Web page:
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Bison Make a Comeback

Buffalo, home on the range again, can be found in Yellowstone and other parks in the West.

Bison Make a Comeback
Photo caption
Yellowstone’s Lamar Valley is perfect bison territory.

You can tell from a half mile away that the dark figures drifting across the prairie near Malta in northeastern Montana aren’t standard-issue Angus. Black heads shaped like anvils, massive brown bodies crowned with humps—they have to be bison. This herd belongs to the American Prairie Foundation, a group trying to restore a tract of rangeland to its natural state, animals included. Get a little closer with binoculars in hand and you can see the shaggy beards, curved horns, skinny hips, alert eyes, and solid muscles that set bison apart from their cattle cousins.

American bison—their memorable scientific name is Bison bison—were once the biggest game on the plains. (You can call them buffalo, although they aren’t closely related to the buffalo species of Africa and Asia.) That’s big as in massive: A well-fed bull can weigh nearly a ton. An estimated 30 million to 75 million bison once crowded the continent from Canada to Mexico and from Oregon to Florida. Perfectly built for the plains, they hit their stride in the open country between the Rockies and the Mississippi. In 1806, William Clark reported seeing nearly 20,000 “buffalow” from a bluff not far from what is now the American Prairie Foundation’s property.

All that roaming meat enabled the Plains Indians to thrive; without bison there could have been no Sitting Bull. The Indians revered the animals even as they hunted them with spears or drove them over cliffs. Settlers from the East appreciated bison too, mainly as easy targets for slaughter. When the herds dwindled, bison became nostalgic symbols of the Old West. Wyoming put a bison on its flag in 1917. Montana’s license plates have sported bison skulls since the 1930s, and from 1913 to 1938 the whole nation spent newly minted buffalo nickels. All the while, a few bison stragglers bided their time around the West.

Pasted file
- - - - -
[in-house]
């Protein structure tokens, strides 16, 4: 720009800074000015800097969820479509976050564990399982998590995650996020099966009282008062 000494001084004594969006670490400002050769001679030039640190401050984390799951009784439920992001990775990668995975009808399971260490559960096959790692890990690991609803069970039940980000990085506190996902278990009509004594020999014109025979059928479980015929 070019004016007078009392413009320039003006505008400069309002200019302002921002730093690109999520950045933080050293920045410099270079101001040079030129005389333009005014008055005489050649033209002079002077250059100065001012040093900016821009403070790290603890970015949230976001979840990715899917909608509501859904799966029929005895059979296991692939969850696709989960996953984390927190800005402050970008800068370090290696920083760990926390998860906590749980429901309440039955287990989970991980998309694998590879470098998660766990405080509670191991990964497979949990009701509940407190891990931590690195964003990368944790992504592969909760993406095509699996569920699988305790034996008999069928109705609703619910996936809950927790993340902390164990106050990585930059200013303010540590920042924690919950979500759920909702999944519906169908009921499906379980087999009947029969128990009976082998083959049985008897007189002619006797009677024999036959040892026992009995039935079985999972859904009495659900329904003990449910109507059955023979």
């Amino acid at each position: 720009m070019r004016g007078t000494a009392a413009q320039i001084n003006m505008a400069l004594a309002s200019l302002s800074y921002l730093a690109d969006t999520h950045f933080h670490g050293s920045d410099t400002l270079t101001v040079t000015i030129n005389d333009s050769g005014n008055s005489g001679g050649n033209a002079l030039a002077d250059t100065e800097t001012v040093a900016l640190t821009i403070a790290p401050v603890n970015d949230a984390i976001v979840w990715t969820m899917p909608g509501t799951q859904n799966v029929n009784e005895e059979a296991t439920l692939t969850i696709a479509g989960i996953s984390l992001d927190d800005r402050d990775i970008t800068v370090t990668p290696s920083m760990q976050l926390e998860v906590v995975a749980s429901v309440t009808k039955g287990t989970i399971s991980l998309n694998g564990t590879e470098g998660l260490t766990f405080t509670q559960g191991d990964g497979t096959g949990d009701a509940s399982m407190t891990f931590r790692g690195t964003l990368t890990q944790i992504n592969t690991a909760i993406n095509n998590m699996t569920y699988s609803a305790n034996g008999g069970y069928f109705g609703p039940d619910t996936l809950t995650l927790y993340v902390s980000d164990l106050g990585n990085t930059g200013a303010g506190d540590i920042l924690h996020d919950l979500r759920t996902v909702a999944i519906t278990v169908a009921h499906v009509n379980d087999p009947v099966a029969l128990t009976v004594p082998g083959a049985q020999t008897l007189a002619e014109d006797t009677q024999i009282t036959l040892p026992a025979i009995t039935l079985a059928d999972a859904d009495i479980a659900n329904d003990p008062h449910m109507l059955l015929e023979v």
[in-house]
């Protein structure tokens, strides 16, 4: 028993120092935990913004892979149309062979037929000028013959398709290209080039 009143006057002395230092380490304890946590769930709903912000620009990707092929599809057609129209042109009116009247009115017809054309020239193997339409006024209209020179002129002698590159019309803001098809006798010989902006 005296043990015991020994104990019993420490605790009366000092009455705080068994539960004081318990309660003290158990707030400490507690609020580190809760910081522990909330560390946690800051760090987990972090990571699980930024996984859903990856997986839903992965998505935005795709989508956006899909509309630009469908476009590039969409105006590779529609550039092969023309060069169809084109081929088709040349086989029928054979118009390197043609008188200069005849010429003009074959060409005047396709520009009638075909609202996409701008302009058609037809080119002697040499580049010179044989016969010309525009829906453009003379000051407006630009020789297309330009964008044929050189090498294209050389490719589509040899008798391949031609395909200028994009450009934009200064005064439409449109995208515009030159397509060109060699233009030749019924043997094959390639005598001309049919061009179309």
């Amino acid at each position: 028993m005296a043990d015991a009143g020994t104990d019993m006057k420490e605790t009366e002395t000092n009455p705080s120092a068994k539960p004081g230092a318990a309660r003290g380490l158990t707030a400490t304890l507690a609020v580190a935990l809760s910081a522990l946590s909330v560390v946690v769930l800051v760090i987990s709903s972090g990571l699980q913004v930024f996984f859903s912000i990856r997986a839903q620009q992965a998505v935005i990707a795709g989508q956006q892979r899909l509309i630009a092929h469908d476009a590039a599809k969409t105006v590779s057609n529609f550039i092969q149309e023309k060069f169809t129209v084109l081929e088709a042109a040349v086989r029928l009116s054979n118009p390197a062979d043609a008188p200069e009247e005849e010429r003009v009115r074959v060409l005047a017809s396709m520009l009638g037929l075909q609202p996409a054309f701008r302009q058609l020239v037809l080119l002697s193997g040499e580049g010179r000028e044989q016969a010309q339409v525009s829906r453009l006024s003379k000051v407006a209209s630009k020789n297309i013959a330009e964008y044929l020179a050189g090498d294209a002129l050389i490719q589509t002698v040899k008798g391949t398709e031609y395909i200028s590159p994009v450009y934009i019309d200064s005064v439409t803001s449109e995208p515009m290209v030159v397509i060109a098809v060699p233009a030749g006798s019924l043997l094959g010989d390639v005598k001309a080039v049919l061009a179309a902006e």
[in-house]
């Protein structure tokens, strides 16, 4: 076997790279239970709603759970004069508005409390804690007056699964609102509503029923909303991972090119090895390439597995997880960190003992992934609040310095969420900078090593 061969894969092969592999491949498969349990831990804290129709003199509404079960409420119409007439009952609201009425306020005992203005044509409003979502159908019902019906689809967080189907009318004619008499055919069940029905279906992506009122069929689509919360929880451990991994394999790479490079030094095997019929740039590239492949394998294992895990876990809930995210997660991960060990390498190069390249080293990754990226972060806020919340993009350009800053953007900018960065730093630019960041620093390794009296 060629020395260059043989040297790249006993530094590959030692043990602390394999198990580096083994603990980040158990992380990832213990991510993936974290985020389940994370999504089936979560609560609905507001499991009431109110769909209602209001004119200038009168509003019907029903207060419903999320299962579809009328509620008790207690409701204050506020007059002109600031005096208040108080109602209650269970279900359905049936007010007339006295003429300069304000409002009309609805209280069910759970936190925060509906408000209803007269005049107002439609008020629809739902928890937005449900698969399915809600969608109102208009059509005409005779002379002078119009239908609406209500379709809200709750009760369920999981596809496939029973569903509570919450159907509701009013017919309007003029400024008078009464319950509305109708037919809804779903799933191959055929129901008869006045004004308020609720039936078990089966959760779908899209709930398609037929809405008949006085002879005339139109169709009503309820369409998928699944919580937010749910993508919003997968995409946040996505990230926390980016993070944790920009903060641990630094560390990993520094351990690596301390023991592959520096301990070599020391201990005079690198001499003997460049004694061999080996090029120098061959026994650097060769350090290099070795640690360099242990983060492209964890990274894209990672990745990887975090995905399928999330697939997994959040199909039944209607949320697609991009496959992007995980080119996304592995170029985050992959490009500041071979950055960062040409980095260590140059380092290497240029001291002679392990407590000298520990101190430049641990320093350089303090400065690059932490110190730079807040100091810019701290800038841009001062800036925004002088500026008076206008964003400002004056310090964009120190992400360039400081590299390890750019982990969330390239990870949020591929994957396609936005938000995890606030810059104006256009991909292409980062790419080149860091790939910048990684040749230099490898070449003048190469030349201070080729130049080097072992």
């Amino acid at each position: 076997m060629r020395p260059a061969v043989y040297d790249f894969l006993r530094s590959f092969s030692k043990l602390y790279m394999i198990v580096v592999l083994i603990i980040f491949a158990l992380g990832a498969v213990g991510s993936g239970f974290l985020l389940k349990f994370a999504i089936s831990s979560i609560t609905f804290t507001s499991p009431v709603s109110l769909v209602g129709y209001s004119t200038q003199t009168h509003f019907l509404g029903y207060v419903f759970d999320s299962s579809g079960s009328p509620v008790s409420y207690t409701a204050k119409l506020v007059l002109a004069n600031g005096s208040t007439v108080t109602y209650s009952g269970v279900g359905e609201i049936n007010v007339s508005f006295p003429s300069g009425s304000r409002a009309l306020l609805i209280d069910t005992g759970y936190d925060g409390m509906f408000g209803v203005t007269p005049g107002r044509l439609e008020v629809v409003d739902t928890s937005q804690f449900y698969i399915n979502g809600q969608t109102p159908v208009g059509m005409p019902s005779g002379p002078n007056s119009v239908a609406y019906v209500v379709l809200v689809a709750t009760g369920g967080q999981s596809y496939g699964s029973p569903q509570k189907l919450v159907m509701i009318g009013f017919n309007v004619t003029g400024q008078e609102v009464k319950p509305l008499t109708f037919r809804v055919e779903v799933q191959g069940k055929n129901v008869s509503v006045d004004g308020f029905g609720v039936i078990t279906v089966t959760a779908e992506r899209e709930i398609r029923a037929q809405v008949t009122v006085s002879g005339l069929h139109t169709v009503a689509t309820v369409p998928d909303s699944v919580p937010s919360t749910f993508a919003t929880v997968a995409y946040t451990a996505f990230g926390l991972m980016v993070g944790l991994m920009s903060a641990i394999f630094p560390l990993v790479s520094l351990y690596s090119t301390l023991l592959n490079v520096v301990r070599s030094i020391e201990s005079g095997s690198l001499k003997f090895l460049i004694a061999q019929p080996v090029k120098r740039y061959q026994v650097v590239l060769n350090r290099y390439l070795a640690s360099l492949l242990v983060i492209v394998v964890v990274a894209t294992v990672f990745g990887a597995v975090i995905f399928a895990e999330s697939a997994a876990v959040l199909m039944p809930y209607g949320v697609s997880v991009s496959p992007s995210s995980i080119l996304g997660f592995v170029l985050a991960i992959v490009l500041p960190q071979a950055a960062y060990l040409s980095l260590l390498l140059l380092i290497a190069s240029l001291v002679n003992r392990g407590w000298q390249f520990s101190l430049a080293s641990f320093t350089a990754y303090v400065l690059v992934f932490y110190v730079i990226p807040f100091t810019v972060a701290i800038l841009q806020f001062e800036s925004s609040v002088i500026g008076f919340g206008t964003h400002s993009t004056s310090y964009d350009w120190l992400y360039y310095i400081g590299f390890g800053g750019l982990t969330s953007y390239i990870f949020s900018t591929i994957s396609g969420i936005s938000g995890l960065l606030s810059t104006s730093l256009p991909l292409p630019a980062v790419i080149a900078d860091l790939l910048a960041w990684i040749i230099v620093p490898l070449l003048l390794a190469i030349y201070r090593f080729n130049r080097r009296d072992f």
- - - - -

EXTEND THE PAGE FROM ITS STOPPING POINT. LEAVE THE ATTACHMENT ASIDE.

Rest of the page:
Now about 20,000 free-ranging bison graze on unfenced lands in Yellowstone National Park; Wood Buffalo National Park in northern Alberta, Canada; and the Delta Junction State Bison Range south of Fairbanks, Alaska. Another 10,000 to 15,000 roam large enclosures in South Dakota’s Wind Cave National Park and the mountainous National Bison Range in western Montana, among other spots. A small herd lives quietly in San Francisco’s Golden Gate Park, and about 100 bison populate Southern California’s Santa Catalina Island, descendants of extras brought in for a 1925 silent movie. With bison burgers gracing menus across the country, it’s no surprise that most of the animals—roughly 430,000—live on ranches. (About 50,000 belong to media mogul Ted Turner.)

Holdovers from the ice age, bison are stuck with ancient instincts. “They’re smart when it comes to surviving on the plains,” says Brad Bulin, a wildlife biologist and instructor with the Yellowstone Association Institute, which leads educational tours in the park. “Getting out of the way when a car’s coming? Not so much. These are beasts that don’t live in fear.” Their size and loyalty made adults virtually invulnerable to natural predators. “I’ve seen more bison chase wolves than I’ve seen wolves chase bison,” Bulin says. “The herd will defend its members.”

And yet that group fidelity brought them near extinction. Early settlers quickly learned to walk within rifle range and pick off the animals one by one. When a bison hit the ground, the others would mill around the corpse instead of stampeding to safety. “Bison are very peculiar when another bison dies,” Bulin says. “They’ll nudge it with their horns, and they’ll defend it from scavengers. I’ve seen them running to check out a carcass that was two months old.”